I work along side with some the best teachers around. I see the hard work, extra hours, and dedication in their attempts to educate. Many burn out and either leave teaching or just go through the motions to preserve some semblance of sanity. Like so many in our society, most teachers have mistakenly assumed it’s our job to educate children. The system isn’t set up to educate. It’s set up to take individuals through a meat grinder to produce homogenized humans useful to the ruling elites. As Nikita Khrushchev said,

“Comrades! We must abolish the cult of the individual decisively, once and for all.”

Mr. Khrushchev, along with every other totalitarian dictator, placed a high value on indoctrinating young minds to create the cult of compliance.

That’s why individualism and self-reliance must be crushed for the collective to thrive. Resistance is futile!

Zero Tolerance Zone

Nanny state schools give us a glimpse into the mind of our elite rulers. Ideas are dangerous. Act on this ‘silly’ ideas of self-defense, self-ownership, healthy living, free speech, and liberty and the boot of tyranny soon stomps on your neck. Schools are no weapon zones (AKA – Victim Zones). School administrators across America must be told to never use common sense by TPTB (The Powers That Be). How else could one explain the enforcement of Zero Tolerance rules?

  • A Tennessee elementary school boy was punished for waving a gun at his lunch table. No, not a real gun, wait for it…a deadly pizza gun! Administrators can’t have boys being boys. They’ve got to be melted and poured into the compliant mold. For his crime, he spent the next five days eating alone at the silent lunch table. If he chews another piece of dough into the shape of a gun and starts brandishing the pizza, he’ll get suspended. Whee, I know the parents and fellow students feel safe now!
  • When did lunchroom ladies turn into the Food Gestapo? Recently, a 7th grader in California, wishing to eat something other than GMO laden lunches, brought a bottle of tea to drink with his home prepared lunch. One of the brown-shirts spotted it and alerted her superiors. They descended on the child and confiscated the contraband. The FDA label stated that the kombucha contains .5% alcohol and this violates the school Drug and Alcohol Policy. WHAT!? My fermenting homemade sauerkraut probably contains more alcohol than this stuff. Even the FDA says that it’s not an alcoholic beverage and is easily purchased by minors. Ignorance knows no bounds!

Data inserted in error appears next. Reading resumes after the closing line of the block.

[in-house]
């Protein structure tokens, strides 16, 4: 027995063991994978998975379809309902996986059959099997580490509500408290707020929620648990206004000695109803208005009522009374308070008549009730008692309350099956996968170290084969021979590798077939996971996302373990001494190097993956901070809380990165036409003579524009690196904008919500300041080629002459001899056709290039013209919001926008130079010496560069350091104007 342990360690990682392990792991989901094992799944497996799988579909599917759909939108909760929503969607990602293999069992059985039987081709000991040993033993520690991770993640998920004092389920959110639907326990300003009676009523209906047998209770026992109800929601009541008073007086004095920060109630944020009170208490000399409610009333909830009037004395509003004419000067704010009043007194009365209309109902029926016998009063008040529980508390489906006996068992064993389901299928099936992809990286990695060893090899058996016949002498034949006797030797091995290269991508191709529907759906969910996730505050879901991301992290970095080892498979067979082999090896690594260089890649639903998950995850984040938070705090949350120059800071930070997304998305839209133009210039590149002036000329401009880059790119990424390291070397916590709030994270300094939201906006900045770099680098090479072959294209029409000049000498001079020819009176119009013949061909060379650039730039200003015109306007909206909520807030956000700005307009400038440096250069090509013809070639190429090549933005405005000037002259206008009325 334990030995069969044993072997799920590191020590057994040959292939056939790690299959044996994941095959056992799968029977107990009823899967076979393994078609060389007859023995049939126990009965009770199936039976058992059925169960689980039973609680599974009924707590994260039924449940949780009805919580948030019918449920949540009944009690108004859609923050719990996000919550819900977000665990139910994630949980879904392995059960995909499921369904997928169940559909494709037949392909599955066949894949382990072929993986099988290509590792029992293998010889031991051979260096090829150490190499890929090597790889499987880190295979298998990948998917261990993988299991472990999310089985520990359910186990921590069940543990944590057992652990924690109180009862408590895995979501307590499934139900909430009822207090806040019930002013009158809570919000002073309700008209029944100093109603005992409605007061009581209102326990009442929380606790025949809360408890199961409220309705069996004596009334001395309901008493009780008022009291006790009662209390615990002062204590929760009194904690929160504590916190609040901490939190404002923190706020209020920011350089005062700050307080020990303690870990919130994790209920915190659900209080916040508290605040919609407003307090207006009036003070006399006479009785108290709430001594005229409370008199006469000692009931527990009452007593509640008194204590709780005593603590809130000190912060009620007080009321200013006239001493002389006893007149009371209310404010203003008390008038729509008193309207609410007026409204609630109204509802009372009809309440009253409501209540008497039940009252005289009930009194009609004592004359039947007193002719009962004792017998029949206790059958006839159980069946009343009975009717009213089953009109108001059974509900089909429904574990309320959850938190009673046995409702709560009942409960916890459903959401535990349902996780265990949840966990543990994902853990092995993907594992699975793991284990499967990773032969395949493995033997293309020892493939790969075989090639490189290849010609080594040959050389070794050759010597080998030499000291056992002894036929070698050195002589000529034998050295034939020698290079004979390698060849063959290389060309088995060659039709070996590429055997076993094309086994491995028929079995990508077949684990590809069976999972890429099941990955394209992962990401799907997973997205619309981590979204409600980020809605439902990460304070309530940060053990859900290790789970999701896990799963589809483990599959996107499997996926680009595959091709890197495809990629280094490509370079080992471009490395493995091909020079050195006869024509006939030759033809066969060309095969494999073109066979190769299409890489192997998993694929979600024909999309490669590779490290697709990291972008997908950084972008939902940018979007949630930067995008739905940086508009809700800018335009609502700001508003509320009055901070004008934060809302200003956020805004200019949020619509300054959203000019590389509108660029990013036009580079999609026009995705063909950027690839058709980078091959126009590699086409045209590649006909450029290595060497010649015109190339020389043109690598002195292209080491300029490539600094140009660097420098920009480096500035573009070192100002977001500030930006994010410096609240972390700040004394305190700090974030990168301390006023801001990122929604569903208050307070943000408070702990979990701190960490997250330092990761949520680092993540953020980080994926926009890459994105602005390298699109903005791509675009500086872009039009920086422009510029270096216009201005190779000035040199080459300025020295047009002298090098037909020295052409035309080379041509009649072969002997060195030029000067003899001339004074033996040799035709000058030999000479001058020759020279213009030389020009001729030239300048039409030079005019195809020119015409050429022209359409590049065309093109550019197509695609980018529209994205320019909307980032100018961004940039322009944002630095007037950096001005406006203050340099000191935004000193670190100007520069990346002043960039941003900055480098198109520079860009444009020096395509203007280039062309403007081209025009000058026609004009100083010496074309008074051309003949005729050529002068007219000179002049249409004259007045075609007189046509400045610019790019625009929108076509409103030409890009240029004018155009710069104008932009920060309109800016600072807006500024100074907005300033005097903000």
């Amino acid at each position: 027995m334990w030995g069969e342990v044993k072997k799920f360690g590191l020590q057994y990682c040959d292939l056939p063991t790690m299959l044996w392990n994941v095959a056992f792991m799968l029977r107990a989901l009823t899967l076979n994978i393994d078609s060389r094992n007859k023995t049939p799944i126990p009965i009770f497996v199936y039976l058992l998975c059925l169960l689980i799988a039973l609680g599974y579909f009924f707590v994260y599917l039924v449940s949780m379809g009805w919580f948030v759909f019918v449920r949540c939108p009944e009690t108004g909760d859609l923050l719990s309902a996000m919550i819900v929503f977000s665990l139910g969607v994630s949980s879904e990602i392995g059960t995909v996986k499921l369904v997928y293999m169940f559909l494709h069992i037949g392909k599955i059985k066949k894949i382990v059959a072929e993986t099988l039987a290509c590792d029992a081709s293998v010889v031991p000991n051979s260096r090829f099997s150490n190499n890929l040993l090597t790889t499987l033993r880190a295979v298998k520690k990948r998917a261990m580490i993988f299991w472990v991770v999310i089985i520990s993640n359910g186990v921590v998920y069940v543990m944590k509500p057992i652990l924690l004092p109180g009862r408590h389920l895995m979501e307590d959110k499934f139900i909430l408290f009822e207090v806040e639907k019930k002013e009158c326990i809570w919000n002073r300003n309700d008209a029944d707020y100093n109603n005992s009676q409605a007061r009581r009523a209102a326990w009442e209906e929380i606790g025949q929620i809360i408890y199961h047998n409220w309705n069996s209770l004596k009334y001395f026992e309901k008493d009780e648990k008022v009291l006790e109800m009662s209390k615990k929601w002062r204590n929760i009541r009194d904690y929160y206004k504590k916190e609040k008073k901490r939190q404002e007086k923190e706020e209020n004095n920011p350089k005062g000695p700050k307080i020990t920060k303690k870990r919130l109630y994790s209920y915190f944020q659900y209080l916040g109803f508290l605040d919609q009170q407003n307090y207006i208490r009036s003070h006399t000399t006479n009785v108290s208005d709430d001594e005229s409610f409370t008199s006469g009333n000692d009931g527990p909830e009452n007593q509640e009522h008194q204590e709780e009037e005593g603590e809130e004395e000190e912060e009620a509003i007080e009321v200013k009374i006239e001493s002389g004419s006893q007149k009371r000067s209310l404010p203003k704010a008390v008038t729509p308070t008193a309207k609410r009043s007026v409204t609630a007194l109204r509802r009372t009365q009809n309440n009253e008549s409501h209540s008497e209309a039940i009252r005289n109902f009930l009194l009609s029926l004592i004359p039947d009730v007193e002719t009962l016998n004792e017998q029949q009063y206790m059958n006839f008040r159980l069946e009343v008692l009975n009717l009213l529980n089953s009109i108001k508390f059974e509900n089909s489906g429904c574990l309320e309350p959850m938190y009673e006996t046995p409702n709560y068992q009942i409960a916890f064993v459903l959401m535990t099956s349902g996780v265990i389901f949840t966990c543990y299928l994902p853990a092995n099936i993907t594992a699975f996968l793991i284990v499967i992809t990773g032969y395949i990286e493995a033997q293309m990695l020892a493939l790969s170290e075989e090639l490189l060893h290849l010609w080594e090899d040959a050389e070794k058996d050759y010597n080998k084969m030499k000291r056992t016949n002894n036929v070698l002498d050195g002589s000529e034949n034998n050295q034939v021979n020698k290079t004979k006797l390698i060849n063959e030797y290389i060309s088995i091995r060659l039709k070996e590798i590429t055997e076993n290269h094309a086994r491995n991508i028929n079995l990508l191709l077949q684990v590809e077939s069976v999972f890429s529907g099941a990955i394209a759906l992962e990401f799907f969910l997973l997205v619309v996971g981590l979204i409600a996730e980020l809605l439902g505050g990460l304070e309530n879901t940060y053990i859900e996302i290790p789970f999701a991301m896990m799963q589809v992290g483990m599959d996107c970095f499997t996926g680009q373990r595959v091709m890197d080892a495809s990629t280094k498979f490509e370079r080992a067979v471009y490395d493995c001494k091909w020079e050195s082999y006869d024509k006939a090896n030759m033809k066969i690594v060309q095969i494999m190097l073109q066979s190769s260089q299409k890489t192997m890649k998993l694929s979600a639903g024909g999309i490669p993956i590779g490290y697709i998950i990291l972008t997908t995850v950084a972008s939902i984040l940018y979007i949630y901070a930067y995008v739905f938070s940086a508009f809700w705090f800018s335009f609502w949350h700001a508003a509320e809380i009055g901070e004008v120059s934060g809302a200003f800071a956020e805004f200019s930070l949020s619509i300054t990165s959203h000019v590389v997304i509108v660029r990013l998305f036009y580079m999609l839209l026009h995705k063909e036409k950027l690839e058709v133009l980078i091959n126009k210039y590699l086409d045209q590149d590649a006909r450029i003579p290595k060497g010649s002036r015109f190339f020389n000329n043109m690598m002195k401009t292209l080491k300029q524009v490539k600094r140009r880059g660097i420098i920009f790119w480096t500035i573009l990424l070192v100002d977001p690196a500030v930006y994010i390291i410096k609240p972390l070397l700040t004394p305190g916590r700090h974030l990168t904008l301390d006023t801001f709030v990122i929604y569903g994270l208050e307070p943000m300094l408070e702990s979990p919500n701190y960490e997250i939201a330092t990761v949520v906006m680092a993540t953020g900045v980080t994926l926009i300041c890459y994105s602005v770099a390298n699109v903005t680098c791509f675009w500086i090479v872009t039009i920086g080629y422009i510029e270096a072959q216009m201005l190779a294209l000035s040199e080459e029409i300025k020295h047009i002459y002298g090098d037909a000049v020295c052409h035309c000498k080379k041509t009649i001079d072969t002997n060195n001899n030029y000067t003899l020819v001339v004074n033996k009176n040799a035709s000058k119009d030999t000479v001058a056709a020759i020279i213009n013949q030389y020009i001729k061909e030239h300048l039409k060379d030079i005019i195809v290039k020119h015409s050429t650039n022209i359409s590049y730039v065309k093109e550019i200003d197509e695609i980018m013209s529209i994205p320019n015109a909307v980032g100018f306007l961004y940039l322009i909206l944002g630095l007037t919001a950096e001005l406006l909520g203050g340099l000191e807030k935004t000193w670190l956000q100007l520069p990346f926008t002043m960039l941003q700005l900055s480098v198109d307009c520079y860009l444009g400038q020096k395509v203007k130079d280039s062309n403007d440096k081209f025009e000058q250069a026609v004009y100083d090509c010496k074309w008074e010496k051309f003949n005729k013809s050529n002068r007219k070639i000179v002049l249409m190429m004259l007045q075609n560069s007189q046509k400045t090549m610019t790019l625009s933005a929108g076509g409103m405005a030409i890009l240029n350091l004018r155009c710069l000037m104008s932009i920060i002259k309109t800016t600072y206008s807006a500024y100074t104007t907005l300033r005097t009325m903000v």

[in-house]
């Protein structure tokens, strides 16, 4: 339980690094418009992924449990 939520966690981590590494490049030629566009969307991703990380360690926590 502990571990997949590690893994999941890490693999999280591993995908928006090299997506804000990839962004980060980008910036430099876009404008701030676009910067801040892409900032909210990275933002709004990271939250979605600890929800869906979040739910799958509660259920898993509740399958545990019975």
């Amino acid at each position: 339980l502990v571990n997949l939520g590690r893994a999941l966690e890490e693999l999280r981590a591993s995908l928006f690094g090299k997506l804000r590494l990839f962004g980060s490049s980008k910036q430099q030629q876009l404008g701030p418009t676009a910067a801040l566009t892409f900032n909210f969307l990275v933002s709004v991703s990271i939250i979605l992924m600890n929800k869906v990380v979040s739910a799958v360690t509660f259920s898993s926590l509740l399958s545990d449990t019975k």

• Middle schoolers arrested for protesting dress code.
  • Dropped cake leads to broken wrist and arrest of high school student and mother.

If a multitude is to be subjected to a plan, it must be militarized. If individuals are allowed a free choice, the plan is thrown into confusion. Bureaucracy, under an absolute ruler, or rulers, is necessary. – Dean Inge

The schooling scheme designed by intellectual elitist shapes individuals to be dependent on powerful others for all their wants and needs. Showing up to school is all that’s needed. With enough time and pressure, even the most self-reliant student is molded into passive objects.

Public schooling is so good, we’ve made it mandatory. Now, get on that yellow bus and be a good student (a useful consumer of collectivism).

What’s the solution? I don’t fool myself into thinking I have a solution for millions of individuals and their own self-interests. Don’t let politicians and bureaucrats fool you either. Families should do their own research, think for themselves, and come up with their own method of educating their children – and preparing for the uncertain future. Ask what’s best for you, the individual. Do you want your children to have critical thinking skills, voluntary associations, creativity, self-reliance, and self-ownership? These and much more are available to you if you search.

Class dismissed!

Keep Doing the Stuff of Self-Reliance,


P.S. – You can also keep up with the Stuff we’re Doing on TwitterPinterestGoogle +, YouTube, Instagram, and Facebook… and over at the Doing the Stuff Network.

P.P.S – If you find value in our blog, Dirt Road Girl and I would appreciate your vote on Top Prepper Sites! You can vote daily by clicking here or on the image below. Check out all the other value-adding sites while you’re there… 

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Copyright: Content on this site (unless the work of a third-party) may be shared freely in digital form, in part or whole, for non-commercial use with a link back to this site crediting the author. All links in articles must remain intact as originally posted in order to be republished. If you are interested a third-party article, please contact the author directly for republishing information.


Categories: 180 Mind Set Training, Big Brother, Government "Education", Life-Liberty-Happiness, Preparedness, Self Ownership, Self-reliance, Tyranny | Tags: , , , , , , , , | 4 Comments

Are You Packing? 5 Inexpensive Ways to Store Your Food

Author: Tess Pennington
Source: Ready Nutrition
June 2012

You can spend a fortune on food for long term storage, but if you don’t protect your investment, that money could be completely wasted.  Proper storage containers don’t have to cost a fortune.  You can glean many different kinds of containers from things that would normally be thrown away.  Once you’ve alerted friends and family that you are seeking these containers, you will likely be given more containers than you could ever use!